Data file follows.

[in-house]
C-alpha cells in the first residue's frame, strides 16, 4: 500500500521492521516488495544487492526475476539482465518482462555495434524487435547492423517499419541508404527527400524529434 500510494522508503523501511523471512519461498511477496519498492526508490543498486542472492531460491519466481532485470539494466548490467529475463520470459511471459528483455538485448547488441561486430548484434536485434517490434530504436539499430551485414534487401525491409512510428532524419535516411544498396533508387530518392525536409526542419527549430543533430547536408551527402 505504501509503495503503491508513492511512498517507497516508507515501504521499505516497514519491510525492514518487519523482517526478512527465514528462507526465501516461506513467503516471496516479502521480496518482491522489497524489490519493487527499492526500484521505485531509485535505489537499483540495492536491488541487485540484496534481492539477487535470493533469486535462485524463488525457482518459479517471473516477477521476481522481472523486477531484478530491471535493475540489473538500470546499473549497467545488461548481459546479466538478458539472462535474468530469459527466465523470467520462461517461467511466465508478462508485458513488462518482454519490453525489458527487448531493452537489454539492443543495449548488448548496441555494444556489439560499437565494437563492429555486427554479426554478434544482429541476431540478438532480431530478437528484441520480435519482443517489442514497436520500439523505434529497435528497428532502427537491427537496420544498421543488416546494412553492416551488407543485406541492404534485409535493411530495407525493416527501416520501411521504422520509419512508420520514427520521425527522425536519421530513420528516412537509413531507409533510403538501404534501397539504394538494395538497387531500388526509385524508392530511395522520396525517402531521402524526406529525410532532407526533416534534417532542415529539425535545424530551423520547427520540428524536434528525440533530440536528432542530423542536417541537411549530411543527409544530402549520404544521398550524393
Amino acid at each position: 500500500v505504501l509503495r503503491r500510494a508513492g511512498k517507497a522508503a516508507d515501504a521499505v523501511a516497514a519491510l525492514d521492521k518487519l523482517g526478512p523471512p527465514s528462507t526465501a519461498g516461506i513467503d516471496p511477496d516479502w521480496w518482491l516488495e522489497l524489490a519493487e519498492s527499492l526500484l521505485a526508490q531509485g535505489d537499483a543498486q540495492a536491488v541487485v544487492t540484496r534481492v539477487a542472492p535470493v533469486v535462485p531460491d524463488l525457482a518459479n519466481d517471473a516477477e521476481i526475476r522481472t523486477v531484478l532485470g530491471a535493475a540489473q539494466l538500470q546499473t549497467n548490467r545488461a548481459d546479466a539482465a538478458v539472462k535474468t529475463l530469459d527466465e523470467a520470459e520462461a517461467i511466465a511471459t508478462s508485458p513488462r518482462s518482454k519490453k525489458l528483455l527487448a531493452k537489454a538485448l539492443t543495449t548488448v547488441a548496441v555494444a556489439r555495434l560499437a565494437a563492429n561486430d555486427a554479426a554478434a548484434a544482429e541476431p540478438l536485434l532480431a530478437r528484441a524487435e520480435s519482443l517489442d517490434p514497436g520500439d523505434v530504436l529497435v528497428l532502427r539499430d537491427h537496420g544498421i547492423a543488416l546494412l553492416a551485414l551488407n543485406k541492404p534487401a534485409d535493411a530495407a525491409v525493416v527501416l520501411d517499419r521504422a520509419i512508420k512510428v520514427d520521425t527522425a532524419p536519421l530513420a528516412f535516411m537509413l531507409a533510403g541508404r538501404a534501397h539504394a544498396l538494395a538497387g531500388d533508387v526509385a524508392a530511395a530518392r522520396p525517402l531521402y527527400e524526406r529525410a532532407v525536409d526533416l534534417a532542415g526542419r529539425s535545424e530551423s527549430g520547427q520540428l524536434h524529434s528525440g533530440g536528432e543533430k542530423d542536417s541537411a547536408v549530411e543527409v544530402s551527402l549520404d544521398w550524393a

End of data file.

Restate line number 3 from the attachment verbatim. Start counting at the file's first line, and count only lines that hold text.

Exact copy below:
Amino acid at each position: 500500500v505504501l509503495r503503491r500510494a508513492g511512498k517507497a522508503a516508507d515501504a521499505v523501511a516497514a519491510l525492514d521492521k518487519l523482517g526478512p523471512p527465514s528462507t526465501a519461498g516461506i513467503d516471496p511477496d516479502w521480496w518482491l516488495e522489497l524489490a519493487e519498492s527499492l526500484l521505485a526508490q531509485g535505489d537499483a543498486q540495492a536491488v541487485v544487492t540484496r534481492v539477487a542472492p535470493v533469486v535462485p531460491d524463488l525457482a518459479n519466481d517471473a516477477e521476481i526475476r522481472t523486477v531484478l532485470g530491471a535493475a540489473q539494466l538500470q546499473t549497467n548490467r545488461a548481459d546479466a539482465a538478458v539472462k535474468t529475463l530469459d527466465e523470467a520470459e520462461a517461467i511466465a511471459t508478462s508485458p513488462r518482462s518482454k519490453k525489458l528483455l527487448a531493452k537489454a538485448l539492443t543495449t548488448v547488441a548496441v555494444a556489439r555495434l560499437a565494437a563492429n561486430d555486427a554479426a554478434a548484434a544482429e541476431p540478438l536485434l532480431a530478437r528484441a524487435e520480435s519482443l517489442d517490434p514497436g520500439d523505434v530504436l529497435v528497428l532502427r539499430d537491427h537496420g544498421i547492423a543488416l546494412l553492416a551485414l551488407n543485406k541492404p534487401a534485409d535493411a530495407a525491409v525493416v527501416l520501411d517499419r521504422a520509419i512508420k512510428v520514427d520521425t527522425a532524419p536519421l530513420a528516412f535516411m537509413l531507409a533510403g541508404r538501404a534501397h539504394a544498396l538494395a538497387g531500388d533508387v526509385a524508392a530511395a530518392r522520396p525517402l531521402y527527400e524526406r529525410a532532407v525536409d526533416l534534417a532542415g526542419r529539425s535545424e530551423s527549430g520547427q520540428l524536434h524529434s528525440g533530440g536528432e543533430k542530423d542536417s541537411a547536408v549530411e543527409v544530402s551527402l549520404d544521398w550524393a